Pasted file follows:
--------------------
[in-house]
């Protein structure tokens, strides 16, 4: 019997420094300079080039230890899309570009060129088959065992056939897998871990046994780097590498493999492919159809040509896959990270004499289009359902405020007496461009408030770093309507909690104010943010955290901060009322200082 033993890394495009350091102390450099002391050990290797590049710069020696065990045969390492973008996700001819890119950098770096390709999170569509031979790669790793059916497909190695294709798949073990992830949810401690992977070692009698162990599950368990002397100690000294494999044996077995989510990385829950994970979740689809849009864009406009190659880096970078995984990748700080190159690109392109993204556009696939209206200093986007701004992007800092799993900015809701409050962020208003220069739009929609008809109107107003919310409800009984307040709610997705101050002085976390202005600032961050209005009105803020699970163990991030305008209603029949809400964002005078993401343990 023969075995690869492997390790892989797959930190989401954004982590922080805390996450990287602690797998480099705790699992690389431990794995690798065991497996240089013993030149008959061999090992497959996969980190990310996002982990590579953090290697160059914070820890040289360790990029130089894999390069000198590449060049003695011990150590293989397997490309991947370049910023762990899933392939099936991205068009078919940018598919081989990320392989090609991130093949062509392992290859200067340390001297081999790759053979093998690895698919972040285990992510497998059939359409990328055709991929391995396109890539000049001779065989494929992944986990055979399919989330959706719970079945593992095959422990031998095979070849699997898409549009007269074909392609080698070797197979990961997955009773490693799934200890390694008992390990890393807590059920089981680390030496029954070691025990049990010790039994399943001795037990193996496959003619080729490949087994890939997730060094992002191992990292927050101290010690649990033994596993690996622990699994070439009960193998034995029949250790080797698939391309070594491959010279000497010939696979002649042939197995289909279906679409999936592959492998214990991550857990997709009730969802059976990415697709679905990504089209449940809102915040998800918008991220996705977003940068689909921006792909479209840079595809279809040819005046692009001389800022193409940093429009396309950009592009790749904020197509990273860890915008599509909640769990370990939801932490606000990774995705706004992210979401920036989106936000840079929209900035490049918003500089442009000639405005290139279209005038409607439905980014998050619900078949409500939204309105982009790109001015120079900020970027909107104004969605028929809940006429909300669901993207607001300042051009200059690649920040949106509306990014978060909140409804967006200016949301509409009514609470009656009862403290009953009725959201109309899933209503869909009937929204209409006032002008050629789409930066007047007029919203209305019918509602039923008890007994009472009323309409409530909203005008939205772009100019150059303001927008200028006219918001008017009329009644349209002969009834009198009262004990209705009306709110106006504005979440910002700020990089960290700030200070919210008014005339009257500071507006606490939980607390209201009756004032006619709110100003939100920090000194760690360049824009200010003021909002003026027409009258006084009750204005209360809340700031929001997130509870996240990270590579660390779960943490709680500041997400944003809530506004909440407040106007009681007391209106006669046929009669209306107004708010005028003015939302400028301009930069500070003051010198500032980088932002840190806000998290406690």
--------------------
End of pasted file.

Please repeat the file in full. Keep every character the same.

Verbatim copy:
[in-house]
């Protein structure tokens, strides 16, 4: 019997420094300079080039230890899309570009060129088959065992056939897998871990046994780097590498493999492919159809040509896959990270004499289009359902405020007496461009408030770093309507909690104010943010955290901060009322200082 033993890394495009350091102390450099002391050990290797590049710069020696065990045969390492973008996700001819890119950098770096390709999170569509031979790669790793059916497909190695294709798949073990992830949810401690992977070692009698162990599950368990002397100690000294494999044996077995989510990385829950994970979740689809849009864009406009190659880096970078995984990748700080190159690109392109993204556009696939209206200093986007701004992007800092799993900015809701409050962020208003220069739009929609008809109107107003919310409800009984307040709610997705101050002085976390202005600032961050209005009105803020699970163990991030305008209603029949809400964002005078993401343990 023969075995690869492997390790892989797959930190989401954004982590922080805390996450990287602690797998480099705790699992690389431990794995690798065991497996240089013993030149008959061999090992497959996969980190990310996002982990590579953090290697160059914070820890040289360790990029130089894999390069000198590449060049003695011990150590293989397997490309991947370049910023762990899933392939099936991205068009078919940018598919081989990320392989090609991130093949062509392992290859200067340390001297081999790759053979093998690895698919972040285990992510497998059939359409990328055709991929391995396109890539000049001779065989494929992944986990055979399919989330959706719970079945593992095959422990031998095979070849699997898409549009007269074909392609080698070797197979990961997955009773490693799934200890390694008992390990890393807590059920089981680390030496029954070691025990049990010790039994399943001795037990193996496959003619080729490949087994890939997730060094992002191992990292927050101290010690649990033994596993690996622990699994070439009960193998034995029949250790080797698939391309070594491959010279000497010939696979002649042939197995289909279906679409999936592959492998214990991550857990997709009730969802059976990415697709679905990504089209449940809102915040998800918008991220996705977003940068689909921006792909479209840079595809279809040819005046692009001389800022193409940093429009396309950009592009790749904020197509990273860890915008599509909640769990370990939801932490606000990774995705706004992210979401920036989106936000840079929209900035490049918003500089442009000639405005290139279209005038409607439905980014998050619900078949409500939204309105982009790109001015120079900020970027909107104004969605028929809940006429909300669901993207607001300042051009200059690649920040949106509306990014978060909140409804967006200016949301509409009514609470009656009862403290009953009725959201109309899933209503869909009937929204209409006032002008050629789409930066007047007029919203209305019918509602039923008890007994009472009323309409409530909203005008939205772009100019150059303001927008200028006219918001008017009329009644349209002969009834009198009262004990209705009306709110106006504005979440910002700020990089960290700030200070919210008014005339009257500071507006606490939980607390209201009756004032006619709110100003939100920090000194760690360049824009200010003021909002003026027409009258006084009750204005209360809340700031929001997130509870996240990270590579660390779960943490709680500041997400944003809530506004909440407040106007009681007391209106006669046929009669209306107004708010005028003015939302400028301009930069500070003051010198500032980088932002840190806000998290406690």